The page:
SSD29.M.1.1.4 Concepts for the structuring
    SSD29.M.1.1.4.1 Hierarchically Ordered Specification Levels It is possible to use hierarchically ordered specification levels for the structuring.
    SSD29.M.1.1.4.2 Modular Distribution of the Specification It is possible to use a modular distribution of the specification for the structuring on each specification level.
    SSD29.M.1.1.5 Language Constructs for the Specification of Processes
    SSD29.M.1.1.5.1 Sequential and Concurrent Processes It is possible to specify sequential and concurrent processes.
    SSD29.M.1.1.5.2 Process Communication It is possible to specify the communication between processes.
    SSD29.M.1.1.6 Comprehensibility The formal specification language uses common mathematical symbols and ways of expressions.
    SSD29.M.1.1.7 Strict Type Concept The specification language adheres to a strict type concept.

    3.3 Requirements for Functions

    SSD29.F.1 Rapid Prototyping It is possible to execute parts of the specifications defined with method FS or generate source code for the required target language.
    SSD29.F.2 Syntax Check It is possible that the tool checks the syntax of the specification.
    SSD29.F.3 Type Check It is possible that the tool checks the specification with regard to type errors and static semantic (context conditions).
    SSD29.F.4 Editor
    SSD29.F.4.1 Entering Formulas There are user-friendly resources for the entry of formulas of the formal specification language(s).
    A uniform, easy-to-handle editor should be available.
    SSD29.F.4.2 Structured Representation It must be easy-to-read, easy to understand and precise. The editor output is context-sensitive.
    SSD29.F.5 Formula Collection There are databases (formula collections) where basic modules like formally specified modules, elementary data structures with corresponding theories, theorems and lemmas are filed that can access the components of the tool.

    3.4 Other Requirements

    SSD29.O.1 Upward Compatibility It must be possible to process objects that were generated with an older release of the tool with the later release of that tool, without loss of information and functionality.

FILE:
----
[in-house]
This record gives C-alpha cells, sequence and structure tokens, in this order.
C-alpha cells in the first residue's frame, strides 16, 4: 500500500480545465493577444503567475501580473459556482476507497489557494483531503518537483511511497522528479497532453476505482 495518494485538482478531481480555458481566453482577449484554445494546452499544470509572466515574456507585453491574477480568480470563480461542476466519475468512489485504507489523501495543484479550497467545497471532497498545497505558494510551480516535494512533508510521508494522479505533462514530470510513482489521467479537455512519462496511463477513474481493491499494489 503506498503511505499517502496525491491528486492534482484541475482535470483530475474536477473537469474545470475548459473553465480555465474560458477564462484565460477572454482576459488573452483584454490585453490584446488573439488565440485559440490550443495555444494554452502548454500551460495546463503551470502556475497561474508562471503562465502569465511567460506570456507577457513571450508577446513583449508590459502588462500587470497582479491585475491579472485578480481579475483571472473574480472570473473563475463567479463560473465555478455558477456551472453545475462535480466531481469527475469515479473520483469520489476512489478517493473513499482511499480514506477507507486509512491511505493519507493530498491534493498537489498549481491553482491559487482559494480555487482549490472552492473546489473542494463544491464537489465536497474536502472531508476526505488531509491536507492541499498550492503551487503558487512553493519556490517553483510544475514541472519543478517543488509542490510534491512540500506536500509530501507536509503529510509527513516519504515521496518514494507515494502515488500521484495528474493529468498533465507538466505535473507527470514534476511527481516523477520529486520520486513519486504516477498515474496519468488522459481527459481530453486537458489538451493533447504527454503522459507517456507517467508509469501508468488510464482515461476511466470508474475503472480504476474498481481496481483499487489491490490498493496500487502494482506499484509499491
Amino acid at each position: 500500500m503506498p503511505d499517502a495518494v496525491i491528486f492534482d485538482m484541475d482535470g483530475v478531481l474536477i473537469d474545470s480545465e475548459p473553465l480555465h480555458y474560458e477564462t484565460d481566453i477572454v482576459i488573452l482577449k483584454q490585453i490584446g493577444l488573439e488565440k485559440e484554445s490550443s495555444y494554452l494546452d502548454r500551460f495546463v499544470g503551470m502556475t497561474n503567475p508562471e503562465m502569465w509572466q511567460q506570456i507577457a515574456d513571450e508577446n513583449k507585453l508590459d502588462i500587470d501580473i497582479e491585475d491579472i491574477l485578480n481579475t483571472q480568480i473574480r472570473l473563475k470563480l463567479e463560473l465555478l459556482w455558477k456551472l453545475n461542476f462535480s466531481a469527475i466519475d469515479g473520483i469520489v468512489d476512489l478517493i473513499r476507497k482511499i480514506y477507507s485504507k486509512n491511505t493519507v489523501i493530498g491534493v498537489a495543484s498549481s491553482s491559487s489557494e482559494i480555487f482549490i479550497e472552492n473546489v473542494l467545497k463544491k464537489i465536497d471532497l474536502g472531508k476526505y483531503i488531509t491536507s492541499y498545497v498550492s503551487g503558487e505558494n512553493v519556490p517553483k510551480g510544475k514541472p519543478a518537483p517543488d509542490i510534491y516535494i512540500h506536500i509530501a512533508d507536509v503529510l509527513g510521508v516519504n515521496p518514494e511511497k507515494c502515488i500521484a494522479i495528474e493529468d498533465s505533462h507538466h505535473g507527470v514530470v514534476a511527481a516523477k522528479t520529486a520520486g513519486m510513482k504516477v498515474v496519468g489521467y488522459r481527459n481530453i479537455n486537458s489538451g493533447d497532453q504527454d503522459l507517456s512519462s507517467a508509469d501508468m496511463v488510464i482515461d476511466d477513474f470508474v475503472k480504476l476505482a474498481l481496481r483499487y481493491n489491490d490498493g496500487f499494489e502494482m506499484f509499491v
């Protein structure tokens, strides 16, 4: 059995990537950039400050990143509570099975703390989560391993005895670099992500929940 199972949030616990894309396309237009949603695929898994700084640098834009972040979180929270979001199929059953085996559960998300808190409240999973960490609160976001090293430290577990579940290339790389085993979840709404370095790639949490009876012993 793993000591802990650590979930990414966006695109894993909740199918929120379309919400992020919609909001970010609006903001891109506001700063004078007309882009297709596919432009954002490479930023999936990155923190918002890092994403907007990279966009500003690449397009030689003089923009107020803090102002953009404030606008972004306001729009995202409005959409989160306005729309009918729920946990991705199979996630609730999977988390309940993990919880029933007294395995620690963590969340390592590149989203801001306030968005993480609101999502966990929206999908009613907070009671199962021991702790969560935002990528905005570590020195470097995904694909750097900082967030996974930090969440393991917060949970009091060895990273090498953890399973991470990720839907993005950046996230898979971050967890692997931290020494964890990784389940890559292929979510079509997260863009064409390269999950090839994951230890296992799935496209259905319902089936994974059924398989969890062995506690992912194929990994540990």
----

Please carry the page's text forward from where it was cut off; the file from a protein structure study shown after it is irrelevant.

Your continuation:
SSD29.O.2 Procedural Command Language The tool has a procedural command language that can be applied by the user to generate and run macros or procedures.
    SSD29.O.3 Complexity There is no limitation of the complexity caused by the tool itself.
    SSD29.O.4 Uniform User Interface
    SSD29.O.4.1 The user interface is uniform for all parts of the specification tool.
    SSD29.O.4.2 The user interface of the specification tool and the verification tool are the same.
    SSD29.O.5 Efficiency Compared with the state of the art, the developments with the tool can be realized in an acceptable time and with acceptable memory requirements.
    SSD29.O.6 Installation
    SSD29.O.6.1 Procedure A procedure for the installation of the specification tool is defined and documented with all parameters.
    SSD29.O.6.2 Configuration possibilities All configuration possibilities for the tool start by the user and the corresponding parameters have been documented, together with the effects on the overall behavior of the tool.
    SSD29.O.6.3 Authentication of the binary code The procedure to guarantee the authentication of the binary code, the installation and the tool start will be described. The procedure to maintenance the tool with the corresponding version control has also been documented.
    SSD29.O.7 Documentation
    SSD29.O.7.1 User Documentation The user documentation addresses a user with know-how of the formal specification and includes all information required for working with the tool.
    SSD29.O.7.2 Other Documentation The methodology used and the mathematical basis are described in detail.
    SSD29.O.8 Admission to BSI For developments according to E5 or E6 in accordance with ITSEC the tool has been accepted by the BSI.